CoValent Bonds Every atom MUST have a full valence electron shell: Carbon = 8 Hydrogen = 2 Shared electrons count for BOTH atoms
Covalent Bonds Some compounds share more than one pair of electrons
Molecular Compounds Molecular Compounds have covalent bonds Much lower boiling points than ionic Poor conductors of electricity Pure water does not conduct electricity Water with sugar does not conduct electricity Water with SALT DOES conduct electricity
Naming Covalent Molecules Chapter 9.2
Basic Rules First element in formula is always named first, using the entire element name Second element in formula is named second, using the root of the element name and adding the suffix –ide Prefixes are added to each name to indicate number of atoms of each type.
Example H 2 O (water) Hydrogen – Oxygen Oxide DIhydrogen oxide NH 3 (ammonia) Nitrogen – Hydrogen 1 nitrogen, 3 hydrogens Nitrogen, 3 HydrIDE Nitrogen TRI hydride
Metallic Bonds and Metals Chapter 4
Metallic Bonds In solid state,m Metals do not bond ionically but for form lattices Similar to ionic crystal lattices Metals have at least one valence electron but: do not share these electrons Do not lose electrons
Metallic Bonds In the solid crystal lattice of metals Electrons are crowded Outer energy levels overlap Like "an array of positive ions in a sea of electrons". Electrons are delocalized Can move from one atom to another easily
Metallic Bonds Metallic Bond Attraction of a metallic cation for a delocalized electron
Properties of Metals Melting points vary greatly Metals are malleable – can be hammered into sheets Ductile – can be drawn into wires Generally durable – but with some variation Good conductors – due to delocalized electrons Mobile electrons consist of: ‘d’-level electrons 2 outer ‘s’ electrons
Metals Malleability and ductility Metals are described as malleable (can be beaten into sheets) and ductile (can be pulled out into wires). This is because of the ability of the atoms to roll over each other into new positions without breaking the metallic bond. If a small stress is put onto the metal, the layers of atoms will start to roll over each other. If the stress is released again, they will fall back to their original positions. Under these circumstances, the metal is said to be elastic.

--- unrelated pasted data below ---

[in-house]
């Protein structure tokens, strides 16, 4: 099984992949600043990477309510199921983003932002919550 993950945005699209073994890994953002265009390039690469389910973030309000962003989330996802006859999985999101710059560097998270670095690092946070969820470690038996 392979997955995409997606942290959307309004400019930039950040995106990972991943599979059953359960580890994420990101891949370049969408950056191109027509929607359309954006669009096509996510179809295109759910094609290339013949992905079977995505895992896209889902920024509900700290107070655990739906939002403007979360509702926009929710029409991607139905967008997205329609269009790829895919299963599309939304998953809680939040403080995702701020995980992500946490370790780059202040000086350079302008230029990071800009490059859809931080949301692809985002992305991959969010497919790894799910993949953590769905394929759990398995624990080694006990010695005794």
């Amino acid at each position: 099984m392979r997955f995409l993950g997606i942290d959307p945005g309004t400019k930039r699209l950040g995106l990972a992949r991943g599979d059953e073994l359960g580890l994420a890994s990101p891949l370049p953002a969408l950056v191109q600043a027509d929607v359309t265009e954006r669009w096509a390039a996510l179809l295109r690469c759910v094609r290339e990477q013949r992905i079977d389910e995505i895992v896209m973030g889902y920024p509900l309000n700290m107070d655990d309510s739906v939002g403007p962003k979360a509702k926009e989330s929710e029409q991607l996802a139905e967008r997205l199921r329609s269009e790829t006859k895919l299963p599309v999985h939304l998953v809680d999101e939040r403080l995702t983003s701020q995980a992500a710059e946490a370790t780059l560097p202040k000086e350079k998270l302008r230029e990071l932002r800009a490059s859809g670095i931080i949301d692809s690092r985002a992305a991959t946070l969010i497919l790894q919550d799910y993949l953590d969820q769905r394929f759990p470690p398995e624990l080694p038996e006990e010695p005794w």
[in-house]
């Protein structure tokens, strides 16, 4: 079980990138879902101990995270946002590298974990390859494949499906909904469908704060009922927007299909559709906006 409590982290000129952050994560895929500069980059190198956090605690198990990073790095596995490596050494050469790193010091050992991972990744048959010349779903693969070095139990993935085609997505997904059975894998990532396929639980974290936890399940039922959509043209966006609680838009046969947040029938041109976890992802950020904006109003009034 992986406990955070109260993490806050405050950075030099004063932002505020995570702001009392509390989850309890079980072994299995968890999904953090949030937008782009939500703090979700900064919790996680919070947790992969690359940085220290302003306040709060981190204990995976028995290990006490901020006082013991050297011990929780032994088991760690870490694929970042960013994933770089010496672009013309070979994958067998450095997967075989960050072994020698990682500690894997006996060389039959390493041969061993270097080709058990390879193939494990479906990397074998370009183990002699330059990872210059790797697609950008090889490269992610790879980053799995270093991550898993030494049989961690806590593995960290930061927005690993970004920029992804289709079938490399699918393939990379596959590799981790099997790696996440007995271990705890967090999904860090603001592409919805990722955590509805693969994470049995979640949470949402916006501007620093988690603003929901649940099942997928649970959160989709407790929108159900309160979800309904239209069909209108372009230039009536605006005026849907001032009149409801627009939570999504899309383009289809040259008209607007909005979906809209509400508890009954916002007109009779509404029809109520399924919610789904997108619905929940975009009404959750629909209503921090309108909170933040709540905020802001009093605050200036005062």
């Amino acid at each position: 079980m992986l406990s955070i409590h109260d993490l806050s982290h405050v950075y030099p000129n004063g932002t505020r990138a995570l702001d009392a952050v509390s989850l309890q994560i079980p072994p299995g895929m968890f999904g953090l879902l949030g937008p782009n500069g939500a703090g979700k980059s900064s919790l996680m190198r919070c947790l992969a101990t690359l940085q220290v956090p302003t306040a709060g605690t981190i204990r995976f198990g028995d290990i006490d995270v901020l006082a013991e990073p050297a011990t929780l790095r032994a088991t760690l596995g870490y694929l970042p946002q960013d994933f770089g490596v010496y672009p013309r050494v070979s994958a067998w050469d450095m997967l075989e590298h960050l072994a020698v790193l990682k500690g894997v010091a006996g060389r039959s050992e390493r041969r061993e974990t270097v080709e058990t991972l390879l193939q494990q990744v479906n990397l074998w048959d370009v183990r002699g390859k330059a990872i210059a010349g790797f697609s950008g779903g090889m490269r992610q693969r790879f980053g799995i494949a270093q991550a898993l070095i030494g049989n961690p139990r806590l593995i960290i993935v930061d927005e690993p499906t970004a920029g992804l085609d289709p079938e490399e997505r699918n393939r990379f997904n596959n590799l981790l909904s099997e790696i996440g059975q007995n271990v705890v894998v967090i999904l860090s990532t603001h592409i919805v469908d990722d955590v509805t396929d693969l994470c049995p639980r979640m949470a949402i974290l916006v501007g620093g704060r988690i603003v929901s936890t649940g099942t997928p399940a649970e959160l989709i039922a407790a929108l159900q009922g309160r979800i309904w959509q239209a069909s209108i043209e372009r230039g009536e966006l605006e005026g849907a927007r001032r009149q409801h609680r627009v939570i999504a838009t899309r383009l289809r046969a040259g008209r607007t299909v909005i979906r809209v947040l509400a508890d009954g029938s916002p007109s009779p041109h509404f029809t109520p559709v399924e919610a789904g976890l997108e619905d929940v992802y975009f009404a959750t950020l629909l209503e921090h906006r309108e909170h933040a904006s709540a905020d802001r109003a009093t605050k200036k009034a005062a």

Metals If a larger stress is put on, the atoms roll over each other into a new position, and the metal is permanently changed.
Metal Alloys Easy to introduce other metals into the metallic crystal Mixture called an alloy Properties of alloys differ some from either base metal Steel is iron mixed with another element Alloys form when: Elements involved are similar in size Or one is much smaller than the other
Metal Alloys 2 types of alloys Substitutional Interstitial Sustitutional alloys Original metallic atoms are replaced by other metal atoms of similar size Sterling silver (copper and silver), brass, pewter, 10-carat gold
Metal Alloys Interstitial alloys Small holes in metal crystal are filled with other, smaller atoms Like pouring sand in a bucket of gravel Example: carbon steel (iron crystal is filled with carbon) Physical properties of steel are changed. Iron is relatively soft and brittle. Adding Carbon makes the solid harder, stronger less ductile, giving it different uses.
Making Ionic Compounds Write the electron configuration of Magnesium. Based on this configuration, will Mg gain or lose electrons? Write the electron configuration for oxygen Based on this configuration, will oxygen gain or lose electrons? When we burn magnesium, What compound results? Magnesium + oxygen Which atom donated electrons? How Many? What is the formula for the new compound? Do you think this new compound will conduct electricity?